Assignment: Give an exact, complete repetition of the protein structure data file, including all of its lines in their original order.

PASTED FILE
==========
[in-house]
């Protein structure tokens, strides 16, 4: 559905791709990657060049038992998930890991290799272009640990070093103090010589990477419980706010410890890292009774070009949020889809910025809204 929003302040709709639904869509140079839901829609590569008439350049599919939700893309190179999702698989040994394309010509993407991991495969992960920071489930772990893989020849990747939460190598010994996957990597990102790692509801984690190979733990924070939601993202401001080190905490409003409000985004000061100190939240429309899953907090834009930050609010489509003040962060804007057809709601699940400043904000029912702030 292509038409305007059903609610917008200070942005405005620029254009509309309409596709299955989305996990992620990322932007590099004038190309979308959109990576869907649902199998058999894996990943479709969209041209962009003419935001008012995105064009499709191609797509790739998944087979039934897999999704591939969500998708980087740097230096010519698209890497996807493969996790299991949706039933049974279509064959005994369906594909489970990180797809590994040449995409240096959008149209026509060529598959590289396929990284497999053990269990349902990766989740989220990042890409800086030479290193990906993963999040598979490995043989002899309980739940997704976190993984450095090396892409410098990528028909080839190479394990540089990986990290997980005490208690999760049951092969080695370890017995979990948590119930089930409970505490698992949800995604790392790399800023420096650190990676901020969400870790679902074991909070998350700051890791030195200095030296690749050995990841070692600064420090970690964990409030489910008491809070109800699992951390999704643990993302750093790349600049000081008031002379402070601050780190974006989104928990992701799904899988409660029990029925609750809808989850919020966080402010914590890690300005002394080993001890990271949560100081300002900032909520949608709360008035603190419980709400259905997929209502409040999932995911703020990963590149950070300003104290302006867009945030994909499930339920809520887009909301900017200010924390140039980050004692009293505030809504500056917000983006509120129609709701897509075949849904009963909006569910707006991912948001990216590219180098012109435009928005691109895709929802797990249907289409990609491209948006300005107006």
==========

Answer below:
[in-house]
């Protein structure tokens, strides 16, 4: 559905791709990657060049038992998930890991290799272009640990070093103090010589990477419980706010410890890292009774070009949020889809910025809204 929003302040709709639904869509140079839901829609590569008439350049599919939700893309190179999702698989040994394309010509993407991991495969992960920071489930772990893989020849990747939460190598010994996957990597990102790692509801984690190979733990924070939601993202401001080190905490409003409000985004000061100190939240429309899953907090834009930050609010489509003040962060804007057809709601699940400043904000029912702030 292509038409305007059903609610917008200070942005405005620029254009509309309409596709299955989305996990992620990322932007590099004038190309979308959109990576869907649902199998058999894996990943479709969209041209962009003419935001008012995105064009499709191609797509790739998944087979039934897999999704591939969500998708980087740097230096010519698209890497996807493969996790299991949706039933049974279509064959005994369906594909489970990180797809590994040449995409240096959008149209026509060529598959590289396929990284497999053990269990349902990766989740989220990042890409800086030479290193990906993963999040598979490995043989002899309980739940997704976190993984450095090396892409410098990528028909080839190479394990540089990986990290997980005490208690999760049951092969080695370890017995979990948590119930089930409970505490698992949800995604790392790399800023420096650190990676901020969400870790679902074991909070998350700051890791030195200095030296690749050995990841070692600064420090970690964990409030489910008491809070109800699992951390999704643990993302750093790349600049000081008031002379402070601050780190974006989104928990992701799904899988409660029990029925609750809808989850919020966080402010914590890690300005002394080993001890990271949560100081300002900032909520949608709360008035603190419980709400259905997929209502409040999932995911703020990963590149950070300003104290302006867009945030994909499930339920809520887009909301900017200010924390140039980050004692009293505030809504500056917000983006509120129609709701897509075949849904009963909006569910707006991912948001990216590219180098012109435009928005691109895709929802797990249907289409990609491209948006300005107006």